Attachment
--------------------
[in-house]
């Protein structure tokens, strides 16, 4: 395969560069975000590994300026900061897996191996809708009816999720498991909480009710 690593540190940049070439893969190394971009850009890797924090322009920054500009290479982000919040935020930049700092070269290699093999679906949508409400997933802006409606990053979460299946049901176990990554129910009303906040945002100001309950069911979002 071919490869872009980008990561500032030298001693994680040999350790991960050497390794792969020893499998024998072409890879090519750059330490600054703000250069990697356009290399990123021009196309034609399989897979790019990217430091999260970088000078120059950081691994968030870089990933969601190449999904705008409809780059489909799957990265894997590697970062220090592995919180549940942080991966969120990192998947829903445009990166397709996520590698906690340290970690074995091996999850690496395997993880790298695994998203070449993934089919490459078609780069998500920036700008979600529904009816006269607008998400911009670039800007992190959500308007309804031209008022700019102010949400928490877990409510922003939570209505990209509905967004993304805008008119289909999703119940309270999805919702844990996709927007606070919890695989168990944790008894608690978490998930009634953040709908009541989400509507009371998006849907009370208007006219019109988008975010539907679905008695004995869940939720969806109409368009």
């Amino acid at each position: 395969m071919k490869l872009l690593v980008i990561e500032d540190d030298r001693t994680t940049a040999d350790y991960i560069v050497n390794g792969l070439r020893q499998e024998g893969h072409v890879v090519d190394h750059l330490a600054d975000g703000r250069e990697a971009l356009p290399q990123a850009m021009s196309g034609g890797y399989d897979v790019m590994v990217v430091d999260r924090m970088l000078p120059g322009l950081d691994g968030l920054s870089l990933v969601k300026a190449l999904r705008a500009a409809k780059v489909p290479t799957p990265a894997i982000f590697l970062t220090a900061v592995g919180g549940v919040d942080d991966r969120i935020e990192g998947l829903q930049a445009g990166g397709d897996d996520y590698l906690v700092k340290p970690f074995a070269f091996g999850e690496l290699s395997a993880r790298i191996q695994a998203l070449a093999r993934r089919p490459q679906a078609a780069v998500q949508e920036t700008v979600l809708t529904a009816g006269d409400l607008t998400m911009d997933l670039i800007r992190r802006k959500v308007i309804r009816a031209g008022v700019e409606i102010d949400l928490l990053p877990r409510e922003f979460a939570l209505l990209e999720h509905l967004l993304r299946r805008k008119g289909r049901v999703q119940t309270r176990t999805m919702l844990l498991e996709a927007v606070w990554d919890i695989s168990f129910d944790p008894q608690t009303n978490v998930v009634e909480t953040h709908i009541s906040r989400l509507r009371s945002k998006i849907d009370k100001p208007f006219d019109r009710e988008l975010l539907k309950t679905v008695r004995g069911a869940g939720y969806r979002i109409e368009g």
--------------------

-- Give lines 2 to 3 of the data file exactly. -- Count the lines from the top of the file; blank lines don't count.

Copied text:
């Protein structure tokens, strides 16, 4: 395969560069975000590994300026900061897996191996809708009816999720498991909480009710 690593540190940049070439893969190394971009850009890797924090322009920054500009290479982000919040935020930049700092070269290699093999679906949508409400997933802006409606990053979460299946049901176990990554129910009303906040945002100001309950069911979002 071919490869872009980008990561500032030298001693994680040999350790991960050497390794792969020893499998024998072409890879090519750059330490600054703000250069990697356009290399990123021009196309034609399989897979790019990217430091999260970088000078120059950081691994968030870089990933969601190449999904705008409809780059489909799957990265894997590697970062220090592995919180549940942080991966969120990192998947829903445009990166397709996520590698906690340290970690074995091996999850690496395997993880790298695994998203070449993934089919490459078609780069998500920036700008979600529904009816006269607008998400911009670039800007992190959500308007309804031209008022700019102010949400928490877990409510922003939570209505990209509905967004993304805008008119289909999703119940309270999805919702844990996709927007606070919890695989168990944790008894608690978490998930009634953040709908009541989400509507009371998006849907009370208007006219019109988008975010539907679905008695004995869940939720969806109409368009």
């Amino acid at each position: 395969m071919k490869l872009l690593v980008i990561e500032d540190d030298r001693t994680t940049a040999d350790y991960i560069v050497n390794g792969l070439r020893q499998e024998g893969h072409v890879v090519d190394h750059l330490a600054d975000g703000r250069e990697a971009l356009p290399q990123a850009m021009s196309g034609g890797y399989d897979v790019m590994v990217v430091d999260r924090m970088l000078p120059g322009l950081d691994g968030l920054s870089l990933v969601k300026a190449l999904r705008a500009a409809k780059v489909p290479t799957p990265a894997i982000f590697l970062t220090a900061v592995g919180g549940v919040d942080d991966r969120i935020e990192g998947l829903q930049a445009g990166g397709d897996d996520y590698l906690v700092k340290p970690f074995a070269f091996g999850e690496l290699s395997a993880r790298i191996q695994a998203l070449a093999r993934r089919p490459q679906a078609a780069v998500q949508e920036t700008v979600l809708t529904a009816g006269d409400l607008t998400m911009d997933l670039i800007r992190r802006k959500v308007i309804r009816a031209g008022v700019e409606i102010d949400l928490l990053p877990r409510e922003f979460a939570l209505l990209e999720h509905l967004l993304r299946r805008k008119g289909r049901v999703q119940t309270r176990t999805m919702l844990l498991e996709a927007v606070w990554d919890i695989s168990f129910d944790p008894q608690t009303n978490v998930v009634e909480t953040h709908i009541s906040r989400l509507r009371s945002k998006i849907d009370k100001p208007f006219d019109r009710e988008l975010l539907k309950t679905v008695r004995g069911a869940g939720y969806r979002i109409e368009g």